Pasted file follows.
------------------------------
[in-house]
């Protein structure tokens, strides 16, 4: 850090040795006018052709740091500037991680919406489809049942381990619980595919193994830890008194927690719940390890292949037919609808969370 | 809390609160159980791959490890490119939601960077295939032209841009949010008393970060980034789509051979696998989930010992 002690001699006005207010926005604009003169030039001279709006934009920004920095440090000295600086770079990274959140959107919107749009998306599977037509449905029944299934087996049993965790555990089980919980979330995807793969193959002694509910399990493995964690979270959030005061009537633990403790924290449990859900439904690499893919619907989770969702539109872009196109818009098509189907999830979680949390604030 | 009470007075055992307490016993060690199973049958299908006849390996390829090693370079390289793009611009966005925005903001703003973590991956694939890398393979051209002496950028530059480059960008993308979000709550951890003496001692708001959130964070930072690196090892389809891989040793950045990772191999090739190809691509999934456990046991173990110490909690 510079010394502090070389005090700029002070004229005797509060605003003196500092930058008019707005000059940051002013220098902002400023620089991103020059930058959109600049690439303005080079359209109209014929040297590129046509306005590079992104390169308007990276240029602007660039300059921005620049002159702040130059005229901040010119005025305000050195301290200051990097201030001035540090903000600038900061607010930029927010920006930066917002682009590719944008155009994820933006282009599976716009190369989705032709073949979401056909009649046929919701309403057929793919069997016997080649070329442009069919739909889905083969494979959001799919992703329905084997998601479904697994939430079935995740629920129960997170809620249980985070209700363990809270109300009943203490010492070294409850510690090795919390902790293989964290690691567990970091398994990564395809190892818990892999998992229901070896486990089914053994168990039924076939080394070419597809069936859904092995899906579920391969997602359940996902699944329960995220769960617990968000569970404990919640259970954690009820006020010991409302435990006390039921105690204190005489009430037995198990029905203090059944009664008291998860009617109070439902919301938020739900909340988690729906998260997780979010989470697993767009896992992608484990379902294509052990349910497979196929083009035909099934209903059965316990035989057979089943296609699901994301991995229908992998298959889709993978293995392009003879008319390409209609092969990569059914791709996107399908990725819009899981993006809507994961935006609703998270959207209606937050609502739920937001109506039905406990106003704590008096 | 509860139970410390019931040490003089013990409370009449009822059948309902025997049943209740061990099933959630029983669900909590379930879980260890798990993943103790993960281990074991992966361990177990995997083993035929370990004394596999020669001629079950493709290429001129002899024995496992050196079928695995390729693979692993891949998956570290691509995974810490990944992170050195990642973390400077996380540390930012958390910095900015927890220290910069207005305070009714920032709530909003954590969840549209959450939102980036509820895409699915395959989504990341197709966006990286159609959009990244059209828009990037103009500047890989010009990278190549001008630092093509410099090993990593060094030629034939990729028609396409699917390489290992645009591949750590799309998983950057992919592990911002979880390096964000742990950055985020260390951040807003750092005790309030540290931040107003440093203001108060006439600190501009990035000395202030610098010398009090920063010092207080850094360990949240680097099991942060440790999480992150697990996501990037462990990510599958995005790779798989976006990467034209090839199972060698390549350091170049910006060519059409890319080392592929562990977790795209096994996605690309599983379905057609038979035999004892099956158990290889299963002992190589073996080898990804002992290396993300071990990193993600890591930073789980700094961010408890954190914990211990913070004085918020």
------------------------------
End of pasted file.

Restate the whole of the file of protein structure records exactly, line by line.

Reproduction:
[in-house]
């Protein structure tokens, strides 16, 4: 850090040795006018052709740091500037991680919406489809049942381990619980595919193994830890008194927690719940390890292949037919609808969370 | 809390609160159980791959490890490119939601960077295939032209841009949010008393970060980034789509051979696998989930010992 002690001699006005207010926005604009003169030039001279709006934009920004920095440090000295600086770079990274959140959107919107749009998306599977037509449905029944299934087996049993965790555990089980919980979330995807793969193959002694509910399990493995964690979270959030005061009537633990403790924290449990859900439904690499893919619907989770969702539109872009196109818009098509189907999830979680949390604030 | 009470007075055992307490016993060690199973049958299908006849390996390829090693370079390289793009611009966005925005903001703003973590991956694939890398393979051209002496950028530059480059960008993308979000709550951890003496001692708001959130964070930072690196090892389809891989040793950045990772191999090739190809691509999934456990046991173990110490909690 510079010394502090070389005090700029002070004229005797509060605003003196500092930058008019707005000059940051002013220098902002400023620089991103020059930058959109600049690439303005080079359209109209014929040297590129046509306005590079992104390169308007990276240029602007660039300059921005620049002159702040130059005229901040010119005025305000050195301290200051990097201030001035540090903000600038900061607010930029927010920006930066917002682009590719944008155009994820933006282009599976716009190369989705032709073949979401056909009649046929919701309403057929793919069997016997080649070329442009069919739909889905083969494979959001799919992703329905084997998601479904697994939430079935995740629920129960997170809620249980985070209700363990809270109300009943203490010492070294409850510690090795919390902790293989964290690691567990970091398994990564395809190892818990892999998992229901070896486990089914053994168990039924076939080394070419597809069936859904092995899906579920391969997602359940996902699944329960995220769960617990968000569970404990919640259970954690009820006020010991409302435990006390039921105690204190005489009430037995198990029905203090059944009664008291998860009617109070439902919301938020739900909340988690729906998260997780979010989470697993767009896992992608484990379902294509052990349910497979196929083009035909099934209903059965316990035989057979089943296609699901994301991995229908992998298959889709993978293995392009003879008319390409209609092969990569059914791709996107399908990725819009899981993006809507994961935006609703998270959207209606937050609502739920937001109506039905406990106003704590008096 | 509860139970410390019931040490003089013990409370009449009822059948309902025997049943209740061990099933959630029983669900909590379930879980260890798990993943103790993960281990074991992966361990177990995997083993035929370990004394596999020669001629079950493709290429001129002899024995496992050196079928695995390729693979692993891949998956570290691509995974810490990944992170050195990642973390400077996380540390930012958390910095900015927890220290910069207005305070009714920032709530909003954590969840549209959450939102980036509820895409699915395959989504990341197709966006990286159609959009990244059209828009990037103009500047890989010009990278190549001008630092093509410099090993990593060094030629034939990729028609396409699917390489290992645009591949750590799309998983950057992919592990911002979880390096964000742990950055985020260390951040807003750092005790309030540290931040107003440093203001108060006439600190501009990035000395202030610098010398009090920063010092207080850094360990949240680097099991942060440790999480992150697990996501990037462990990510599958995005790779798989976006990467034209090839199972060698390549350091170049910006060519059409890319080392592929562990977790795209096994996605690309599983379905057609038979035999004892099956158990290889299963002992190589073996080898990804002992290396993300071990990193993600890591930073789980700094961010408890954190914990211990913070004085918020």